The concept of Fun in Business is an incredibly powerful tool, designed to keep you out of reactive crisis management mode so that you can focus on what is most important for today, tomorrow, next week, next month, next year and beyond.
Here’s how to use it in practice.
Think of a scale from 0 to 10. Let’s call it the Fun in Business scale.
10 on the scale? This past week in business has been so much fun that you can’t wait to get up and go to work. You’ve gone home every day with a big smile on your face. You’ve achieved great things. You had a wonderful time with your co-workers. Everything at work (or in business) has been just brilliant.
0 on the scale? Entirely the opposite. Your week at work has been simply awful on every single level. Pass the vino now.
Now ask yourself the following questions:
- What number on the Fun in Business scale would you give your last week at work (or in business)? Let’s say 4.6.
- Thinking ahead, what number on the scale would you like next week to be? Perhaps a 5.
- What one, two or three actions can you (or we, as a team) take to progress from 6 to 5 on the Fun in Business scale, next week?
These questions, asked consistently, will cut through all of the crises and competing priorities, leaving you relentlessly focused on the next most important thing that must be done in your business.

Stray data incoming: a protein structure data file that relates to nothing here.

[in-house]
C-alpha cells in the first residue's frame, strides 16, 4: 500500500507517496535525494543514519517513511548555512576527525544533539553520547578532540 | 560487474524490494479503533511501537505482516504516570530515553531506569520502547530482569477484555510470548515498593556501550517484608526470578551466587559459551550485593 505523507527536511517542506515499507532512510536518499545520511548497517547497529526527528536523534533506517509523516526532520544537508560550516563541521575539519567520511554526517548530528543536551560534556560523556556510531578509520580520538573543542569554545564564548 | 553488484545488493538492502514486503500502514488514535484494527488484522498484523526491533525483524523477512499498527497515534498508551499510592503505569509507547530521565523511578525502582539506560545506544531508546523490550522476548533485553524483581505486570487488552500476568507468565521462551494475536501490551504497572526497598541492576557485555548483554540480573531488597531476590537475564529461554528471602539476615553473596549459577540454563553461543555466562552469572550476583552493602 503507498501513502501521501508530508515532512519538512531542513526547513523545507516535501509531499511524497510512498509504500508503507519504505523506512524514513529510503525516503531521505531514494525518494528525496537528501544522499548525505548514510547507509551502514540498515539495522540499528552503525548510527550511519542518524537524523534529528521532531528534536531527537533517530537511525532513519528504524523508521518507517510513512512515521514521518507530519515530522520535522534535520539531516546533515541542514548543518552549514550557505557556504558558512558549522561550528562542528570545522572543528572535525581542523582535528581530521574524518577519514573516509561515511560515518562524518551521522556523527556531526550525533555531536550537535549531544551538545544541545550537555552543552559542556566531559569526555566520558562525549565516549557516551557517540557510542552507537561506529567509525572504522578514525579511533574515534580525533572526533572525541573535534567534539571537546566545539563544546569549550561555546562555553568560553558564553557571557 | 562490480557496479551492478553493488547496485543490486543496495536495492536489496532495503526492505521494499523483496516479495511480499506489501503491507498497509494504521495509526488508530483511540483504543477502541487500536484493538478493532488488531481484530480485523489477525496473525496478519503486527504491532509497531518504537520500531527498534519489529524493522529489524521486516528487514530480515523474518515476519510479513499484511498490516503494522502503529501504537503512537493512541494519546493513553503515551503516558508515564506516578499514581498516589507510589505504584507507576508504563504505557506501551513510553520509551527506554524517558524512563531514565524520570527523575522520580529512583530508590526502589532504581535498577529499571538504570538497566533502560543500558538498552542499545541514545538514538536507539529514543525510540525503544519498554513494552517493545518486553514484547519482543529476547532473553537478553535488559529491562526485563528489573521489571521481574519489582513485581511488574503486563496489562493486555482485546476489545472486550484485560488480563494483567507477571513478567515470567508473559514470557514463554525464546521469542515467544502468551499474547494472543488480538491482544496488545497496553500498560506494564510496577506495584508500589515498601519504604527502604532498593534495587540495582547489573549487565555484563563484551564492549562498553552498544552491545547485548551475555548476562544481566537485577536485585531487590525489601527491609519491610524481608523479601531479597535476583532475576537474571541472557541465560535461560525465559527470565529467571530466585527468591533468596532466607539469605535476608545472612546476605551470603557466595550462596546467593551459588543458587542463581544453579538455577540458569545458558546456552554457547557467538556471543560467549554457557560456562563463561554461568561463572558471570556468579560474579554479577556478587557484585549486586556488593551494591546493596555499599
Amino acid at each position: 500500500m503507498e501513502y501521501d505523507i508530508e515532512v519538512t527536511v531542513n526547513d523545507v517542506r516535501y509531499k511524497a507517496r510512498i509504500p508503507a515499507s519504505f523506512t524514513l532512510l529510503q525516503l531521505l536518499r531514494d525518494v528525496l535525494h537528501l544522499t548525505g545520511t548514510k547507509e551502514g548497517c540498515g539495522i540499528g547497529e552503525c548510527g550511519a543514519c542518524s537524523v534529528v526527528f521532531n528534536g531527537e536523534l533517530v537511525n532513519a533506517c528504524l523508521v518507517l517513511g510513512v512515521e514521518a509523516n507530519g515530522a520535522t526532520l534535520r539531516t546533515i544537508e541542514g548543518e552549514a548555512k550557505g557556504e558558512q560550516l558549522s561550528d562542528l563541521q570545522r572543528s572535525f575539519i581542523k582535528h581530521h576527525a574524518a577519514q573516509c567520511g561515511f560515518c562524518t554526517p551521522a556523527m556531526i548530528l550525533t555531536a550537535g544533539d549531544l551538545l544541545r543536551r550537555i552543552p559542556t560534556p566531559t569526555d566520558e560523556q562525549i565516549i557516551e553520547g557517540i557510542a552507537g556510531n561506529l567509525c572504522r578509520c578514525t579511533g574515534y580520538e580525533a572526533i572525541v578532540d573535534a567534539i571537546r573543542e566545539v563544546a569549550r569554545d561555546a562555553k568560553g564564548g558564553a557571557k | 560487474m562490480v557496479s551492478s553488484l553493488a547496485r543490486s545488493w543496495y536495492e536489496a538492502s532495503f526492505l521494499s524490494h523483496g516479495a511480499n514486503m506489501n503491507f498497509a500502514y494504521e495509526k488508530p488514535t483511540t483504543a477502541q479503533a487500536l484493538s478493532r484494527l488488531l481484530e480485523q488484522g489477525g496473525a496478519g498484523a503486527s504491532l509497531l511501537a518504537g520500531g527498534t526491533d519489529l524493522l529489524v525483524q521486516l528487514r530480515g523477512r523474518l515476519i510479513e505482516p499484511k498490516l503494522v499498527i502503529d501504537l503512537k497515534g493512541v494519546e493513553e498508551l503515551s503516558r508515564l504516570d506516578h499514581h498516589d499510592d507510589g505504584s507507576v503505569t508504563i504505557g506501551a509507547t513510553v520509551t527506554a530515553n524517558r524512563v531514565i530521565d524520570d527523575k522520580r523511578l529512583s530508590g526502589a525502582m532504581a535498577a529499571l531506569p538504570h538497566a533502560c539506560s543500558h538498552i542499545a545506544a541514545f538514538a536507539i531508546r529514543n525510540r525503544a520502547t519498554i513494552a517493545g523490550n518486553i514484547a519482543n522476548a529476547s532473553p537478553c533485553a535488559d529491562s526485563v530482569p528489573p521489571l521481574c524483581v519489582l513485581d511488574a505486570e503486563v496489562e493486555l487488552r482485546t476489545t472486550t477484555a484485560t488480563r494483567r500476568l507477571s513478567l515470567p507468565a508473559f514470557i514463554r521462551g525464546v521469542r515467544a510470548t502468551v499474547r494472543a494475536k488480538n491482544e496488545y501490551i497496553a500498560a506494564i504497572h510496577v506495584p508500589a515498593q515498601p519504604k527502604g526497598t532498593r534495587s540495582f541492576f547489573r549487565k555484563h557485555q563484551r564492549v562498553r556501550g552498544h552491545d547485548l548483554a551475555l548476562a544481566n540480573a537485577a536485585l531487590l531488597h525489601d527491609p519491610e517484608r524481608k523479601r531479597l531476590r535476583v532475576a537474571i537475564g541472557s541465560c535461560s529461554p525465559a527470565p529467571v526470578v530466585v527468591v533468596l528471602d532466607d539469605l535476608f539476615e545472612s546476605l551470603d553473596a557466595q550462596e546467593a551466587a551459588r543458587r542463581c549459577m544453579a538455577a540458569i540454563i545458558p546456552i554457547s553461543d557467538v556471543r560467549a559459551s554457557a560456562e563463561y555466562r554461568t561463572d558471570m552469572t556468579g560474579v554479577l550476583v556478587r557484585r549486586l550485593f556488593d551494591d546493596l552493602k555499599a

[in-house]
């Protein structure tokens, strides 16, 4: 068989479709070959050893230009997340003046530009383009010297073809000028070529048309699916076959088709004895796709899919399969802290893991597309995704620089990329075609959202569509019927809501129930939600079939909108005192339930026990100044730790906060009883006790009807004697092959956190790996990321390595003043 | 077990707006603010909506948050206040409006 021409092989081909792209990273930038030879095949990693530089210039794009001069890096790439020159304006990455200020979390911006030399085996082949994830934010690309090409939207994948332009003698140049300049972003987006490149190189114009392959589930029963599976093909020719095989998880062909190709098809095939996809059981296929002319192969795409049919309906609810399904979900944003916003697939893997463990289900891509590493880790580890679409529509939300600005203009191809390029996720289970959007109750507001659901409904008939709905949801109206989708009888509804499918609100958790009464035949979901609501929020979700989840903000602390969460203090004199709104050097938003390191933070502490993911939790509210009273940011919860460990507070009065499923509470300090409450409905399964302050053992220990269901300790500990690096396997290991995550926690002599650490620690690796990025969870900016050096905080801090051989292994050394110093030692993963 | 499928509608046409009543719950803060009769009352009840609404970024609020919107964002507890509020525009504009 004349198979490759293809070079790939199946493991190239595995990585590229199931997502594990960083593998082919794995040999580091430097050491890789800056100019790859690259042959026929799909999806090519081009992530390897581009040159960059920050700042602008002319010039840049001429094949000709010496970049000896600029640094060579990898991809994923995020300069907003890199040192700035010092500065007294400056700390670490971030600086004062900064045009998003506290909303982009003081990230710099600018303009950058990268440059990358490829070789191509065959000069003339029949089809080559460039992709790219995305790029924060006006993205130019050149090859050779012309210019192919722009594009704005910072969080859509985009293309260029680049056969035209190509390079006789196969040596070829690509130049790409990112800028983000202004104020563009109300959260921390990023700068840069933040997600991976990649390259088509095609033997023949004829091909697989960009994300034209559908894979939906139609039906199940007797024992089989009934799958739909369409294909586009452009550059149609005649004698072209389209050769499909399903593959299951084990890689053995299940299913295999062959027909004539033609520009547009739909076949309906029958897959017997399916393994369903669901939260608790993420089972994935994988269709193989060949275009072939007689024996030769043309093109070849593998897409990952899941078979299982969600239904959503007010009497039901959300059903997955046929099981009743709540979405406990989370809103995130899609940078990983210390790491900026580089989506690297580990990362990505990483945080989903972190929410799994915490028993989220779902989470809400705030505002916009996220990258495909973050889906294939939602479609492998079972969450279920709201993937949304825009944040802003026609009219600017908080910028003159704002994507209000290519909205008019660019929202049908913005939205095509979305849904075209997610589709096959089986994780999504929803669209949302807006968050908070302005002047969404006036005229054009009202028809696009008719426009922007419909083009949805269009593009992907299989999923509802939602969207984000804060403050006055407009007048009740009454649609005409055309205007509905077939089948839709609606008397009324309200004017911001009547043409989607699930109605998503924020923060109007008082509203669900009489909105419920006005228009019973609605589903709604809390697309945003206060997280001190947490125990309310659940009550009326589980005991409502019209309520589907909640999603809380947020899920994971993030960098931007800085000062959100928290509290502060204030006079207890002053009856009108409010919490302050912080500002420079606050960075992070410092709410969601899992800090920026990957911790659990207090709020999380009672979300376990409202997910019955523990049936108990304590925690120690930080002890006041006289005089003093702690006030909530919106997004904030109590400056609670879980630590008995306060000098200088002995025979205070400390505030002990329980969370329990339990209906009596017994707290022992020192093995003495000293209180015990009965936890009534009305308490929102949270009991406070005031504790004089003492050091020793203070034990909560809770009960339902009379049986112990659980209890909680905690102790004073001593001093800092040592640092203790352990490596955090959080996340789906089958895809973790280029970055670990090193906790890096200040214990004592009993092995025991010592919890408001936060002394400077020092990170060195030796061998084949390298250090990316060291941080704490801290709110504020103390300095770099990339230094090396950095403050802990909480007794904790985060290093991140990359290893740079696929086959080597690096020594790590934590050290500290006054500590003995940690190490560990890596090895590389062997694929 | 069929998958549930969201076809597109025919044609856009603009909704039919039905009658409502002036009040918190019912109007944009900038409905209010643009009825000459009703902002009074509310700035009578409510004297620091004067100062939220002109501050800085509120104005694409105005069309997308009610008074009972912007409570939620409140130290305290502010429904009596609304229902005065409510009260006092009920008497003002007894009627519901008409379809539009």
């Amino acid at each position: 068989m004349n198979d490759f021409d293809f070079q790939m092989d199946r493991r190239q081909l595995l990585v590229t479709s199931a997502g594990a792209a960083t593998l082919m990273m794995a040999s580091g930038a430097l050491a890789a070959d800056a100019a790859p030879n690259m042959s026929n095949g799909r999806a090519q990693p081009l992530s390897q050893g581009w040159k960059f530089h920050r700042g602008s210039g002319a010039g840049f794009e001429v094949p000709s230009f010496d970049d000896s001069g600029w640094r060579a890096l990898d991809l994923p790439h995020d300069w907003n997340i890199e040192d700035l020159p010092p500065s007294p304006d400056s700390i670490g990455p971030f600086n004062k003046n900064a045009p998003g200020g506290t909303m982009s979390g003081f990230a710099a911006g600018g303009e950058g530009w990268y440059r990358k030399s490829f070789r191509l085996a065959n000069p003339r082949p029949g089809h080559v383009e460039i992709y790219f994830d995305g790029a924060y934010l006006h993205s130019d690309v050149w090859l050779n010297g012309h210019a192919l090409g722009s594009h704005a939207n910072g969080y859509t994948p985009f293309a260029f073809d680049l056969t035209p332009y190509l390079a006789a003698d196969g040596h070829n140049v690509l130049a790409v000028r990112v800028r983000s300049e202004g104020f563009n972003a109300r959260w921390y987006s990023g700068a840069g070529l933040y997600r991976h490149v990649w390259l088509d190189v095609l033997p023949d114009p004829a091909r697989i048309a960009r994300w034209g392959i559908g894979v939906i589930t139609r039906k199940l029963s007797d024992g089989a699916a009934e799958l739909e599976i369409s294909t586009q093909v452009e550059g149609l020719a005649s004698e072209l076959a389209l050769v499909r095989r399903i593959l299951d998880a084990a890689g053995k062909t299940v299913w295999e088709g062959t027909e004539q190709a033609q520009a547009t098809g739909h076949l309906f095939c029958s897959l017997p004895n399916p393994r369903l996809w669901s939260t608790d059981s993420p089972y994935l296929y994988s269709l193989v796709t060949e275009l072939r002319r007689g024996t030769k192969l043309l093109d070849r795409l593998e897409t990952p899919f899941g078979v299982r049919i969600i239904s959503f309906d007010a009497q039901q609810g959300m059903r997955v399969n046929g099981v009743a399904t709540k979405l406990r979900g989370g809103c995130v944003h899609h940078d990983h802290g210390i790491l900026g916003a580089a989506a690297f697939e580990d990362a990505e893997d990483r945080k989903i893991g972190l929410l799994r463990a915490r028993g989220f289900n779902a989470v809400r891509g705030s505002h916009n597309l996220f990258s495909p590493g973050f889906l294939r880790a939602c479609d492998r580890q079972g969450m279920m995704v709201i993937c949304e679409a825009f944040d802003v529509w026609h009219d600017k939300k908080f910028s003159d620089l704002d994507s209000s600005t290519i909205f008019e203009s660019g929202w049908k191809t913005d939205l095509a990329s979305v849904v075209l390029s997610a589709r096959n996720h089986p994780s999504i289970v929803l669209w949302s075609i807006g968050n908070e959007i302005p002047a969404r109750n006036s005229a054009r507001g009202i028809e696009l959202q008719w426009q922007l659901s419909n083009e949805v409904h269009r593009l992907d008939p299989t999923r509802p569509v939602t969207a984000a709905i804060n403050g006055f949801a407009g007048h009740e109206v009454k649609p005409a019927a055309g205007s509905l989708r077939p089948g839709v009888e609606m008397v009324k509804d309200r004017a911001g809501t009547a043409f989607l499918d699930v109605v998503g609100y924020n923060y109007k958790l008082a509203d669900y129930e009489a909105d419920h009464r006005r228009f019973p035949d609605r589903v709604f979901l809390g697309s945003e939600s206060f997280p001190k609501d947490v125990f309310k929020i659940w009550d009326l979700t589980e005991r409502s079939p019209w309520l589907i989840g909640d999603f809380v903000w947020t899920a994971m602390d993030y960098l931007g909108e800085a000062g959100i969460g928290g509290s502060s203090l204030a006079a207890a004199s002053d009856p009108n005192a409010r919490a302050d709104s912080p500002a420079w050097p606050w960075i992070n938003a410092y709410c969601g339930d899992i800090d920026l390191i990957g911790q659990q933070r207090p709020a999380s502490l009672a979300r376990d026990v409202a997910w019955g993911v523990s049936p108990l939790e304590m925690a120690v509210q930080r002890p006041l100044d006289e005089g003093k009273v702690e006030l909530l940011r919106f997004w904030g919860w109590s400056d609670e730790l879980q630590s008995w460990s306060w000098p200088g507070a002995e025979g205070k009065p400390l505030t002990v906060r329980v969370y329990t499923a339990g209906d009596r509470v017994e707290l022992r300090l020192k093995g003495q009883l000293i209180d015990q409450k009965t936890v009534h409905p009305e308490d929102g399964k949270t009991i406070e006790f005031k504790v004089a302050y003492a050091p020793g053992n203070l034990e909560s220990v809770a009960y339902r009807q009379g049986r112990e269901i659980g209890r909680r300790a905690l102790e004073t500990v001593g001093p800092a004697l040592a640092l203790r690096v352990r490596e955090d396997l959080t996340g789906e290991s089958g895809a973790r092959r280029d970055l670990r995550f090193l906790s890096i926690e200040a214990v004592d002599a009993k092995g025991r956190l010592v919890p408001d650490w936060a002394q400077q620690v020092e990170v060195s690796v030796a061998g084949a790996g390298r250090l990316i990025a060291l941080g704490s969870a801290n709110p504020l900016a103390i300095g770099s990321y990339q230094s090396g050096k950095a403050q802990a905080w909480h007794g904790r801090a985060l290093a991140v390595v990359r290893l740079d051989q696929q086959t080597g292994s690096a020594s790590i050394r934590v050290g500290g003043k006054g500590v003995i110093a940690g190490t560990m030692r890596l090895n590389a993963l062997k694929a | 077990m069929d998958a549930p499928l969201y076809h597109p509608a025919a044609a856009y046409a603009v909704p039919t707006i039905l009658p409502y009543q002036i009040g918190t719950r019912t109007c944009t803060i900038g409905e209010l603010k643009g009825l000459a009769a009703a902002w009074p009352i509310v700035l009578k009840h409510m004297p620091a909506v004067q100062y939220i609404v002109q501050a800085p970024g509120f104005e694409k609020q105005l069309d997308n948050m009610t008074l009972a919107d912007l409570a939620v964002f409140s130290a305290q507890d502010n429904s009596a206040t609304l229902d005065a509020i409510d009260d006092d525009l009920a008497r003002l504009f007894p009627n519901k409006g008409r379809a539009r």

These questions, answered individually or within a team (anonymously and with the results averaged), will set you up for having hugely productive conversations about how to make tomorrow just a little more fun than yesterday.
I promise, when you commit to building a Fun Business by regularly asking yourself these pivotal questions, you will have taken the first step to building a business that sustains you for years to come.
Remember, a business that isn’t fun won’t be around for long!
Your Homework (The Fun Kind)
Now, I’ve got a hunch that you’re a hands-on kinda person, so here are some actions for you to take that will help make your business more fun. Answer the following questions and start thinking about how you can make intentional changes. The results will be more illuminating than you might think!
- Make a list of the 20 most fun experiences or most exciting times you’ve had in your business.
- Write down the 3 things you like most about your business.
- Write down the 3 things you like least about your business.